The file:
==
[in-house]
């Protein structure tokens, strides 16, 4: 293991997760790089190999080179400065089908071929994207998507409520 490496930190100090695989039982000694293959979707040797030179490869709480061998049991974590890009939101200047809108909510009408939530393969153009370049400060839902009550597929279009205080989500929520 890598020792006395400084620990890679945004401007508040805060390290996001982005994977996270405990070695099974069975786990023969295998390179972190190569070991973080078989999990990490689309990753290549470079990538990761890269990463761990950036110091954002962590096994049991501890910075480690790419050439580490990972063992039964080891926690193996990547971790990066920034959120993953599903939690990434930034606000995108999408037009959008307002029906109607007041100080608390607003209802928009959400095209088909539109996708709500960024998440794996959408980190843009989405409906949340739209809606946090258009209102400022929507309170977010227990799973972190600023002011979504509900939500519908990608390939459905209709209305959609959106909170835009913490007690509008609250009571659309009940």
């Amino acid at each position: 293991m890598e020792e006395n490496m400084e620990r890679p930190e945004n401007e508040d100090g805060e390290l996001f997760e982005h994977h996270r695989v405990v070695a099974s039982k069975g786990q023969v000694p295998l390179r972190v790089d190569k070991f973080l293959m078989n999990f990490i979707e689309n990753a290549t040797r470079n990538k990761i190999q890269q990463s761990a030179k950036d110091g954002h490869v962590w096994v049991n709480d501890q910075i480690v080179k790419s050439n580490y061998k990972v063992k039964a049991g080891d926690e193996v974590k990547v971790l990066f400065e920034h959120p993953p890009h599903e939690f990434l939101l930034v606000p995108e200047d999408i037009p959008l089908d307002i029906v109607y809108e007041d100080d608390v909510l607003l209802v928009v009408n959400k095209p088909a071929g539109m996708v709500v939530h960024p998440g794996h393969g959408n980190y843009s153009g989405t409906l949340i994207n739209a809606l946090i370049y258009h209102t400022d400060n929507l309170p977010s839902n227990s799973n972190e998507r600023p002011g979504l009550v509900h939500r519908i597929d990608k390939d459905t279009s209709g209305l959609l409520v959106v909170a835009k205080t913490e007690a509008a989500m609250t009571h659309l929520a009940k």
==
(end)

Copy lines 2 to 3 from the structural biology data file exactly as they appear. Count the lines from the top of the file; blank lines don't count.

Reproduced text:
């Protein structure tokens, strides 16, 4: 293991997760790089190999080179400065089908071929994207998507409520 490496930190100090695989039982000694293959979707040797030179490869709480061998049991974590890009939101200047809108909510009408939530393969153009370049400060839902009550597929279009205080989500929520 890598020792006395400084620990890679945004401007508040805060390290996001982005994977996270405990070695099974069975786990023969295998390179972190190569070991973080078989999990990490689309990753290549470079990538990761890269990463761990950036110091954002962590096994049991501890910075480690790419050439580490990972063992039964080891926690193996990547971790990066920034959120993953599903939690990434930034606000995108999408037009959008307002029906109607007041100080608390607003209802928009959400095209088909539109996708709500960024998440794996959408980190843009989405409906949340739209809606946090258009209102400022929507309170977010227990799973972190600023002011979504509900939500519908990608390939459905209709209305959609959106909170835009913490007690509008609250009571659309009940």
């Amino acid at each position: 293991m890598e020792e006395n490496m400084e620990r890679p930190e945004n401007e508040d100090g805060e390290l996001f997760e982005h994977h996270r695989v405990v070695a099974s039982k069975g786990q023969v000694p295998l390179r972190v790089d190569k070991f973080l293959m078989n999990f990490i979707e689309n990753a290549t040797r470079n990538k990761i190999q890269q990463s761990a030179k950036d110091g954002h490869v962590w096994v049991n709480d501890q910075i480690v080179k790419s050439n580490y061998k990972v063992k039964a049991g080891d926690e193996v974590k990547v971790l990066f400065e920034h959120p993953p890009h599903e939690f990434l939101l930034v606000p995108e200047d999408i037009p959008l089908d307002i029906v109607y809108e007041d100080d608390v909510l607003l209802v928009v009408n959400k095209p088909a071929g539109m996708v709500v939530h960024p998440g794996h393969g959408n980190y843009s153009g989405t409906l949340i994207n739209a809606l946090i370049y258009h209102t400022d400060n929507l309170p977010s839902n227990s799973n972190e998507r600023p002011g979504l009550v509900h939500r519908i597929d990608k390939d459905t279009s209709g209305l959609l409520v959106v909170a835009k205080t913490e007690a509008a989500m609250t009571h659309l929520a009940k």